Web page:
Dr. Del Re earned his Ph.D. from the University of California, San Diego. There he trained under Dr. Joan Heller Brown, Chair of
the Department of Pharmacology, investigating the role of the small G-protein RhoA in modulating cardiomyocyte growth and
survival in the context of cardiac ischemic injury.
Dr. Del Re then completed his postdoctoral training in the lab of Dr. Junichi Sadoshima, Chair of Cell Biology and Molecular
Medicine at Rutgers, New Jersey Medical School. As a postdoctoral fellow, Dr. Del Re investigated the role of the Hippo
signaling pathway in the development of heart failure, with a specific focus on upstream regulation of key Hippo pathway
components during myocardial stress.
As Assistant Professor at Rutgers, New Jersey Medical School, Dr. Del Re is interested in elucidating novel signaling pathways
that mediate heart injury, remodeling, and failure following ischemic stress. Projects in the lab focus on Hippo signaling in multiple cardiac cell
types, with the goal of better understanding how the heart responds to stress.
Ph.D., 2008, University of California, San Diego, La Jolla, CA, Biomedical Sciences B.S., 2002, Wake Forest Univesity, Winston -Salem, NC, Biology
Del Re DP, Amgalan D, Linkermann A, Liu Q, Kitsis RN.
Fundamental Mechanisms of Regulated Cell Death and Implications for Heart Disease.
Physiol Rev. 2019 Oct 1;99(4):1765-1817.
Francisco J, Byun J, Zhang Y, Kalloo OB, Mizushima W, Oka SI, Zhai P, Sadoshima J, Del Re DP.
The tumor suppressor RASSF1A modulates inflammation and injury in the reperfused murine myocardium.
J Biol Chem. 2019 Jul 16. pii: jbc.RA119.008970.
Del Re DP.
Beyond the Cardiomyocyte: Consideration of HIPPO Pathway Cell-Type Specificity.
Circ Res. 2018 Jun 22;123(1):30-32.
Matsuda T, Jeong JI, Ikeda S, Yamamoto T, Gao S, Babu GJ, Zhai P, Del Re DP.
H-Ras Isoform Mediates Protection Against Pressure Overload-Induced Cardiac Dysfunction in Part
Through Activation of AKT.
Circ Heart Fail. 2017 Feb;10(2). pii: e003658.
Matsuda T, Zhai P, Sciarretta S, Zhang Y, Jeong JI, Ikeda S, Park J, Hsu CP, Tian B, Pan D, Sadoshima J,
Del Re DP.
NF2 Activates Hippo Signaling and Promotes Ischemia/Reperfusion Injury in the Heart.
Circ Res. 2016 Aug 19;119(5):596-606.
Del Re DP, Matsuda T, Zhai P, Maejima Y, Jain MR, Liu T, Li H, Hsu CP, and Sadoshima J.
Mst1 promotes cardiac myocyte apoptosis through phosphorylation and inhibition of Bcl-xL.
Mol. Cell 2014; 54(4): 639-50.
Maejima Y, Kyoi S, Zhai P, Liu T, Li H, Ivessa A, Sciarretta S, Del Re DP, Zablocki DK, Hsu CP, Lim DS,
Isobe M and Sadoshima J.
Mst1 inhibits autophagy by promoting the interaction between Beclin1 and Bcl-2.
Nat. Med. 2013; 19(11):1478-88.
Del Re DP, Yang Y, Nakano N, Cho J, Zhai P, Yamamoto T, Zhang N, Yabuta N, Nojima H, Pan D, Sadoshima
Yes-associated protein isoform 1 (Yap1) promotes cardiomyocyte survival and growth to protect against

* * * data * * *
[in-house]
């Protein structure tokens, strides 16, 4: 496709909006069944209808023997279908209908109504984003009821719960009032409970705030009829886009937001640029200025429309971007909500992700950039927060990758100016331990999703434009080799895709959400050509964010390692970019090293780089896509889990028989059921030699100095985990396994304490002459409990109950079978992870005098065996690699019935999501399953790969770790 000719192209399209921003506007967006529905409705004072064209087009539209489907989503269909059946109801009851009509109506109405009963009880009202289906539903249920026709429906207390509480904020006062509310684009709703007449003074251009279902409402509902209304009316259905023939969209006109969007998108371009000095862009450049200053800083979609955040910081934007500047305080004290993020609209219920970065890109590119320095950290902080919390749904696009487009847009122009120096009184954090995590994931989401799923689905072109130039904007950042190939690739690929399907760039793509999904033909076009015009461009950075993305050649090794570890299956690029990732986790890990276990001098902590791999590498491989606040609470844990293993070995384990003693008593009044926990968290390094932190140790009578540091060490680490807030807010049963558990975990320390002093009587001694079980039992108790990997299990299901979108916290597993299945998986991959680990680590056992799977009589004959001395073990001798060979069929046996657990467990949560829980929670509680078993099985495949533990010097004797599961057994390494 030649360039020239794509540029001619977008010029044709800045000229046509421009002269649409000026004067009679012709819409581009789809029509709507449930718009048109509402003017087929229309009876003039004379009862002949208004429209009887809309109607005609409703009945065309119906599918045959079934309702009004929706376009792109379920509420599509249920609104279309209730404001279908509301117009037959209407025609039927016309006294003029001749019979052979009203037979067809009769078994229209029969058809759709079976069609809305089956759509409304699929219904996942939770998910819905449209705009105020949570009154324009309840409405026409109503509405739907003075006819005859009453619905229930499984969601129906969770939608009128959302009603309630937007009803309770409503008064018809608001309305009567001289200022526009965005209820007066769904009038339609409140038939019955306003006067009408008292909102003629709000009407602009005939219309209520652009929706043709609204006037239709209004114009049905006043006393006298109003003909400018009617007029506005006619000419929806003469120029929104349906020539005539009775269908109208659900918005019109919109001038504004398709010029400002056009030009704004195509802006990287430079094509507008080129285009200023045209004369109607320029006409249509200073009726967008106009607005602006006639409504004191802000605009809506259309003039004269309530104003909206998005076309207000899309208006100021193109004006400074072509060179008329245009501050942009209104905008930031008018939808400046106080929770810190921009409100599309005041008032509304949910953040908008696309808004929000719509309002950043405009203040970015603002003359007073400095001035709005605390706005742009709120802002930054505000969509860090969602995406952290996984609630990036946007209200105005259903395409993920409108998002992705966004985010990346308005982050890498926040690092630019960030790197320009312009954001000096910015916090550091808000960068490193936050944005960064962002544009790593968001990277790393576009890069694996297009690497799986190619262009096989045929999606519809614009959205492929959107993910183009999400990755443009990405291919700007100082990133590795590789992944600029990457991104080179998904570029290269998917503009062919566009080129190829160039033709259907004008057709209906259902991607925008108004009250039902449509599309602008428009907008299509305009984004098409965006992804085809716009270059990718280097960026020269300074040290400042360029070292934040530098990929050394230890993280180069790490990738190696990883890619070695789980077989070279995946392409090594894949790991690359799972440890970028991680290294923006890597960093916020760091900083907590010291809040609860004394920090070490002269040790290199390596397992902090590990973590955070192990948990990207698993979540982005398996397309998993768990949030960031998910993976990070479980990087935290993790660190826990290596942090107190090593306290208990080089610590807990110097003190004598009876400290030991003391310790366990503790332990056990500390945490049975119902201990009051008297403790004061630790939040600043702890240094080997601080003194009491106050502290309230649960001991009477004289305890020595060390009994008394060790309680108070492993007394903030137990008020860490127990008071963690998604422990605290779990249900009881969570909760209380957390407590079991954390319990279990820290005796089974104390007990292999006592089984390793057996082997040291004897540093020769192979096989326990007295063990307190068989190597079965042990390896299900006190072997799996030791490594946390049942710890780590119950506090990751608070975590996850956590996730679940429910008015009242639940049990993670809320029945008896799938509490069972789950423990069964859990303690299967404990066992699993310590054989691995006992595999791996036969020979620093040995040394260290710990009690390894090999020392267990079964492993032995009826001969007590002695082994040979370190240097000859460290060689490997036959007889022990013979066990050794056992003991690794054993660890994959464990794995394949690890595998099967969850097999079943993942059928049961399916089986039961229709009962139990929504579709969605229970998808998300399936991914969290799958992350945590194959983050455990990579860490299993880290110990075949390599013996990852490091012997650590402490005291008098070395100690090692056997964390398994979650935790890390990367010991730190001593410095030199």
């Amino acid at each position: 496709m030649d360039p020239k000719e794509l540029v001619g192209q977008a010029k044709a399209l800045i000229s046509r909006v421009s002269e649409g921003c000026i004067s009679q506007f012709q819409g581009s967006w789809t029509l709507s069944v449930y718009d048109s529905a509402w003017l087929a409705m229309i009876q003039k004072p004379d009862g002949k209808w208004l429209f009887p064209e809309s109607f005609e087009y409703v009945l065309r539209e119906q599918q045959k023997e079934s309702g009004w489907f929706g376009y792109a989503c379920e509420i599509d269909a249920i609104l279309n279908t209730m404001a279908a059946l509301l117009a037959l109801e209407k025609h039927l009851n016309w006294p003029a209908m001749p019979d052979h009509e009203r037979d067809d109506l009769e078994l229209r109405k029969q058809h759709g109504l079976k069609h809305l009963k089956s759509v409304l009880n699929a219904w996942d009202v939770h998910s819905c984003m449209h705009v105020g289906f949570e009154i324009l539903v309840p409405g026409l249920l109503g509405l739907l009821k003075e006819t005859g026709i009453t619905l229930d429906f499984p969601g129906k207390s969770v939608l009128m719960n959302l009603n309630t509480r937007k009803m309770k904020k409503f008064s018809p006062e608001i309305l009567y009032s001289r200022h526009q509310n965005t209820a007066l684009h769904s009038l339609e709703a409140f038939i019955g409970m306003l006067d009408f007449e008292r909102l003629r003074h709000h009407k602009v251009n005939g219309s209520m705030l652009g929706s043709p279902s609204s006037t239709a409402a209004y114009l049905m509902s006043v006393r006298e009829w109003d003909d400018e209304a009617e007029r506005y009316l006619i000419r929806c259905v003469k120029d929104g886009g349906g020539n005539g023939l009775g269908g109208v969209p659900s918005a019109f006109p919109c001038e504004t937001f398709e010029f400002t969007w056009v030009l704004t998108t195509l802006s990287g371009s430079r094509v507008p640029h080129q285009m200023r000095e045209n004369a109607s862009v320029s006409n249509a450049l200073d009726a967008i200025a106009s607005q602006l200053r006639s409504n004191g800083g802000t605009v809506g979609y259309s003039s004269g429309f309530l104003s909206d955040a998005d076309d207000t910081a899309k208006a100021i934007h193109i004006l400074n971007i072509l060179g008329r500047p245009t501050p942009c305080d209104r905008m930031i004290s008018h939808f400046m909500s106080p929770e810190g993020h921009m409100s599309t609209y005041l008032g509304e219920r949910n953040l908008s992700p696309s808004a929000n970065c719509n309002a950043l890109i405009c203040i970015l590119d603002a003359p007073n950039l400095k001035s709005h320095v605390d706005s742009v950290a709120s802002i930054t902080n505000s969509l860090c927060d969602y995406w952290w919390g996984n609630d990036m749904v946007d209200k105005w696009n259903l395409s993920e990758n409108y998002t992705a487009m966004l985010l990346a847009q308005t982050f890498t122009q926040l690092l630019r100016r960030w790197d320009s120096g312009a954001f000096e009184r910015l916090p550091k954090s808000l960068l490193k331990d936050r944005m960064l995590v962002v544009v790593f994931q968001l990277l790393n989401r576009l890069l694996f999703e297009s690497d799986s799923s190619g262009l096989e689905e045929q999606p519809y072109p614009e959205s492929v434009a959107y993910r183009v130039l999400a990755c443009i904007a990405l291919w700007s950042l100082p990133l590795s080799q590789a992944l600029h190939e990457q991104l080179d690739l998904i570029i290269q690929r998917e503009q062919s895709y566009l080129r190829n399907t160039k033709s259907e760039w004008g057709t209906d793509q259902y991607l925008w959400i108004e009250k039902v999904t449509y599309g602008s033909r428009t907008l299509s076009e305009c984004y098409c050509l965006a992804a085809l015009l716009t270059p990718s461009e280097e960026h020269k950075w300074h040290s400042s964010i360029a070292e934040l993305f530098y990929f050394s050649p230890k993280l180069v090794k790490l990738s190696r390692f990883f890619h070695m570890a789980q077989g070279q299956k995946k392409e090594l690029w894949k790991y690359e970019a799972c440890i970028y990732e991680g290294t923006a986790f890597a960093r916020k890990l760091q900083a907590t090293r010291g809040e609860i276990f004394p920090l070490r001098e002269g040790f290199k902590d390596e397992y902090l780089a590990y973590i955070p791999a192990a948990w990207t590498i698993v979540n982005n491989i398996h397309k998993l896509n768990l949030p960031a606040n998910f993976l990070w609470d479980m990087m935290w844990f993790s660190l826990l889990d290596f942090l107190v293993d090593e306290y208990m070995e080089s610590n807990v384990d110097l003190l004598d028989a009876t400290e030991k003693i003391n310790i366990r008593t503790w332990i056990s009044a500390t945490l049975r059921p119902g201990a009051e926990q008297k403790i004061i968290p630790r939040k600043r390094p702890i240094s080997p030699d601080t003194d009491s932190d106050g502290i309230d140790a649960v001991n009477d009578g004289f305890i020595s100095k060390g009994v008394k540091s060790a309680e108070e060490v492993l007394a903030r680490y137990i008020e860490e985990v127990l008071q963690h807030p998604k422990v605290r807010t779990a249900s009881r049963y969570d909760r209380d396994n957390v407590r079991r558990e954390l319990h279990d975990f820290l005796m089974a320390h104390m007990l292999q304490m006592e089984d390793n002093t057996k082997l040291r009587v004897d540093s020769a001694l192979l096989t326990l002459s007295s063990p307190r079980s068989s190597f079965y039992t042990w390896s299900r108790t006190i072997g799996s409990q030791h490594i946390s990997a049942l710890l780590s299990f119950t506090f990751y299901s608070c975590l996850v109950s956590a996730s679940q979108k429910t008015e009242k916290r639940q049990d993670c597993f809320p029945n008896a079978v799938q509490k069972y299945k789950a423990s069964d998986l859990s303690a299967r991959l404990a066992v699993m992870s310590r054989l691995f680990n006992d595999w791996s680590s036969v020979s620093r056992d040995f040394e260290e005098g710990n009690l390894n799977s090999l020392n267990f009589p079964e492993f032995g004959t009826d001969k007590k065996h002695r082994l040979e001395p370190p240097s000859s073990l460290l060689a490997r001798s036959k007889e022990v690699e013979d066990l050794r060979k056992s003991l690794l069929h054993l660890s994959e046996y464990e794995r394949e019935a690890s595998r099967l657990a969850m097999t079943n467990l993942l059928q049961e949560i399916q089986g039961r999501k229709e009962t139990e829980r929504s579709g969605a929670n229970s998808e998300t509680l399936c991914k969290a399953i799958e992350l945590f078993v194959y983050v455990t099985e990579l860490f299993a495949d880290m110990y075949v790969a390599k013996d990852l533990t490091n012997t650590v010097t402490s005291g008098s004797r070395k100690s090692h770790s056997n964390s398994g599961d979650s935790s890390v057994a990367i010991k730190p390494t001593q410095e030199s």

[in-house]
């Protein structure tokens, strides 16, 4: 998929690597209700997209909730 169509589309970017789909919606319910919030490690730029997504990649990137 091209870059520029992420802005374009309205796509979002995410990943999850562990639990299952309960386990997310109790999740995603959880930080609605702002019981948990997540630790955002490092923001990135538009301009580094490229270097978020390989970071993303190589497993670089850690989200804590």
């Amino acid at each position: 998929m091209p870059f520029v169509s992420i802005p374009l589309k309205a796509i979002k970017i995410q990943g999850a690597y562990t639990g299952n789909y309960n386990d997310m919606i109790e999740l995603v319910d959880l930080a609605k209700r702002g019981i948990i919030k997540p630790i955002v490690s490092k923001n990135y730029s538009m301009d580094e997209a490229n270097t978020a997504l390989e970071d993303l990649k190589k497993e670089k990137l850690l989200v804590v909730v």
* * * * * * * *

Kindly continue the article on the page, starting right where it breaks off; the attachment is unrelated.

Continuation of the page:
myocardial ischemic injury.
J Biol Chem. 2013 Feb 8;288(6):3977-88.
Xiang SY, Vanhoutte D, Del Re DP, Purcell NH, Ling H, Banerjee I, Bossuyt J, Lang RA, Zheng Y,
Matkovich SJ, Miyamoto S, Molkentin JD, Dorn GW and Brown JH.
RhoA protects the mouse heart against ischemia/reperfusion injury.
J. Clin. Invest. 2011; 121(8): 3269-76.
Del Re DP, Matsuda T, Zhai P, Gao S, Clark GJ, Van Der Weyden L, and Sadoshima J.
Proapoptotic Rassf1A/Mst1 signaling in cardiac fibroblasts is protective against pressure overload in mice.
J. Clin. Invest. 2010; 120(10): 3555-67.
Molecular mechanisms of heart failure
Heart disease is a major health and economic burden worldwide and the leading cause of death in the United States. Although much progress
has been made in understanding the causes of genetic heart disease, ischemic heart disease, and heart failure, the molecular underpinnings
that contribute to injury have yet to be fully elucidated. Unfortunately, the result is current treatments that are largely ineffective.
Our lab aims to better understand the molecular mechanisms responsible for heart injury and the progression to heart failure using a
systems-based approach. Our long-term goal is translating these findings to improved therapeutic approaches for patients.
MECHANISMS of ISCHEMIC HEART INJURY
A major focus of the lab is to understand how the signaling cascade known as the Hippo pathway, a fundamental and conserved growth control
mechanism, influences heart injury, within cardiomyocytes and fibroblasts, as well as in extra-cardiac cell types. Our research group previously
reported that Hippo signaling exhibits cell-type specificity, and can influence paracrine interactions between cardiomyocytes and other cell
types within the heart. We use a combination of complementary approaches including tissue-specific gene targeting, adoptive transfer, and
primary cell culture, to elucidate injury mechanisms that contribute to myocardial infarction.
MECHANISMS of CARDIAC REMODELING and HEART FAILURE
We routinely leverage both ischemic (permanent coronary artery ligation) and non-ischemic (left ventricle pressure overload) stress to model
human pathology, and induce cardiac remodeling and eventual heart failure in mice. Our studies seek to understand the mechanisms that
necessitate cardiac fibrosis, hypertrophy, and decompensation in response to chronic stress, with the goal of identifying novel targets for the
treatment of heart failure.
UNDERSTANDING FUNDAMENTAL PRINCIPLES of INFLAMMATION
We are interested in potential crosstalk between Hippo signaling and innate immune function, both as a basic mechanism of biology, and as it
relates to cardiovascular disease. To this end, we use proteomics and genomics-based approaches in combination with genetically targeted
knockout mice to investigate these pathways.